Power Of Attorney

Preparing a power of attorney may be something you consider as part of your overall estate plan. A power of attorney assists you to plan for absences or unforeseen events by ensuring certain legal and financial affairs can be managed by somebody you trust if you are away, become ill, or incapacitated.

You may choose to grant a (general) power of attorney or an enduring power of attorney. Each operate differently, and we recommend obtaining legal advice to ensure that you make an informed decision about the type of power of attorney that is appropriate for your needs.

How does a power of attorney work?

A power of attorney is a legal document made by a person (the principal) which appoints another person (the attorney) to manage the principal’s legal and financial affairs if/when a specified event occurs and subject to certain conditions. 

A power of attorney is useful if you are planning to go overseas, taking an extended holiday, suffer from poor health, have an accident, or reach a stage in your life when you need greater assistance with managing your affairs.

A power of attorney can give considerable power to another person, who is essentially authorised to ‘stand in your shoes’ to manage your affairs. Your attorney can pay your bills, do your banking, and even enter into legal agreements on your behalf. It is therefore essential that you choose somebody sensible who you trust explicitly, and who has the ability, the capacity and willingness to make sound decisions that are in your best interests.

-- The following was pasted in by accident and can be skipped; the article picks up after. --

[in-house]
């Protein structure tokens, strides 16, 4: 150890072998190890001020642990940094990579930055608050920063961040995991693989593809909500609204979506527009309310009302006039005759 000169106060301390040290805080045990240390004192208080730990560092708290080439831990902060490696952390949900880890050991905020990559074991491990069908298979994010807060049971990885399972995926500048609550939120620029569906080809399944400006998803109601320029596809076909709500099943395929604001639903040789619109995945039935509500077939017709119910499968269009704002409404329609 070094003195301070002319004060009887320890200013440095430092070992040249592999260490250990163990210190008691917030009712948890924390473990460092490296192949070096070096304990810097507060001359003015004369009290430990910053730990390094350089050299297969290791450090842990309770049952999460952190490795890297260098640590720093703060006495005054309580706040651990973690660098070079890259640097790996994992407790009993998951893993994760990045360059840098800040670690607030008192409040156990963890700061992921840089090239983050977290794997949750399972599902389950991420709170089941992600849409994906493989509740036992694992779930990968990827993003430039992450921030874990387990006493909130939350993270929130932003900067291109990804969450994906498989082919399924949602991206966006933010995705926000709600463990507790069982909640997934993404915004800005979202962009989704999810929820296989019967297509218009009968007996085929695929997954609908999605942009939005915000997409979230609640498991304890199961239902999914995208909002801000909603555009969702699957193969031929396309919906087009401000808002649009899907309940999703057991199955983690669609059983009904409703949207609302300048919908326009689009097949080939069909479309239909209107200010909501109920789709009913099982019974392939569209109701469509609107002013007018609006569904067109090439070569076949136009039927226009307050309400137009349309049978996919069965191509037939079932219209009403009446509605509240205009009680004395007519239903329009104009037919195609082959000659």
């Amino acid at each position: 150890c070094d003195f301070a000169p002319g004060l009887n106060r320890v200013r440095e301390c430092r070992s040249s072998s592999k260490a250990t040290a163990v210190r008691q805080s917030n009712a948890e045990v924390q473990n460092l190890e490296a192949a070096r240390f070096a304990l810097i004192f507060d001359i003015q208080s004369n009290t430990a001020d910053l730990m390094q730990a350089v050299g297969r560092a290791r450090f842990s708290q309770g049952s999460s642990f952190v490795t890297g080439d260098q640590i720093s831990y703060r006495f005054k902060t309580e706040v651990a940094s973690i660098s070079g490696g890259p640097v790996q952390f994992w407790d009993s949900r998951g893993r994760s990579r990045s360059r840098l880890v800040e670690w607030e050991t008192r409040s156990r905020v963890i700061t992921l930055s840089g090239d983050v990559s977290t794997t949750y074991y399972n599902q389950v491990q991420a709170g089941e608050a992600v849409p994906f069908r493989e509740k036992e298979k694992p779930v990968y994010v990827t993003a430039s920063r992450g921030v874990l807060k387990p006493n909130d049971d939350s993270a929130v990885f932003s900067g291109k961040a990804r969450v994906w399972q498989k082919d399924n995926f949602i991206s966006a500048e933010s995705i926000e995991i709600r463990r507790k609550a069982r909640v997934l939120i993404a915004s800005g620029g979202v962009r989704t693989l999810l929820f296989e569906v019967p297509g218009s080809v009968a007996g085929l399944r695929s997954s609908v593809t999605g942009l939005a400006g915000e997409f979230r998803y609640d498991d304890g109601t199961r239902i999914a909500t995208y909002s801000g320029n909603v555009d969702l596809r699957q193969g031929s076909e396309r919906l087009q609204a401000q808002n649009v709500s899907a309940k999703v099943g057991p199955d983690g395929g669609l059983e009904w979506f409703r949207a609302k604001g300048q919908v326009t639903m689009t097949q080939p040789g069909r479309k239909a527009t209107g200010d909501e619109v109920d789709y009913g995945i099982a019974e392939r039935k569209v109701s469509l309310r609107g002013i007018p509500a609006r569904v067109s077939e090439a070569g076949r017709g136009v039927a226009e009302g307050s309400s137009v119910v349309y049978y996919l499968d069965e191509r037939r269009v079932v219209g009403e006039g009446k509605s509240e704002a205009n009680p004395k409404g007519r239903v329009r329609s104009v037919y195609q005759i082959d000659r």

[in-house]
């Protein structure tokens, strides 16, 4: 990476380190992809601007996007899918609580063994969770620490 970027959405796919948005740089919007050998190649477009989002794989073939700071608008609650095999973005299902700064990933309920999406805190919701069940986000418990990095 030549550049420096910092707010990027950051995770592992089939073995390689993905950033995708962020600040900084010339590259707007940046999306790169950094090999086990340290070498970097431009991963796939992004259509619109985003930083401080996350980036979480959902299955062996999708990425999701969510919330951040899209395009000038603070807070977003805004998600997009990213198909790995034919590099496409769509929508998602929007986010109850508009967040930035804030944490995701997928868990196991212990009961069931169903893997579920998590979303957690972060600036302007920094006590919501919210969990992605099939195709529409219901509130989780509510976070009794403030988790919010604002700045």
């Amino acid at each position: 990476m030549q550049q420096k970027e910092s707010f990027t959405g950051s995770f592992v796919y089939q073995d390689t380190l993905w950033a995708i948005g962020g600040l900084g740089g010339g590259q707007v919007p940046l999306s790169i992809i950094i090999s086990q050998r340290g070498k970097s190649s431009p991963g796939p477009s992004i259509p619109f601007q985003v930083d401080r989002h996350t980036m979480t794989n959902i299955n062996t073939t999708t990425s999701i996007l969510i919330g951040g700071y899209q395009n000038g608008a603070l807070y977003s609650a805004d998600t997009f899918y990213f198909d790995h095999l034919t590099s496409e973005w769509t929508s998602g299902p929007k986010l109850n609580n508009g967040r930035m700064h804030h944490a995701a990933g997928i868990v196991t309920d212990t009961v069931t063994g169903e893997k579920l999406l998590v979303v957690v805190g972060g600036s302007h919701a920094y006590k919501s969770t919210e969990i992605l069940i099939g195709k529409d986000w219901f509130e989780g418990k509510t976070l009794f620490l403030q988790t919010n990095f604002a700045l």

If you wish to revoke (cancel) a power of attorney, you must do so in writing and provide a copy of the revocation to all your appointed attorneys. It is also important to notify banks, building societies or other places where the power of attorney has been, or may be, used.

Enduring powers of attorney

An enduring power of attorney, as the name suggests, endures, or continues if the principal loses capacity. An enduring power of attorney cannot be revoked once a principal loses capacity.

Making a power of attorney

Your power of attorney can be flexible, allowing you to limit specific areas in which your attorney can make decisions and choosing when your attorney may start to make decisions for you.

You can appoint more than one attorney, but if appointing more than one, you will need to decide whether they are to act jointly (together) or severally (individually).

We recommend you consult a lawyer if you would like to make a power of attorney. We can help you determine the type of power of attorney that is right for your circumstances, discuss when you would like the power to commence, and prepare your documents noting any restrictions and limitations you wish to include.

If you need assistance, contact one of our lawyers at [email protected] or call 02 4297 6066 for expert legal advice.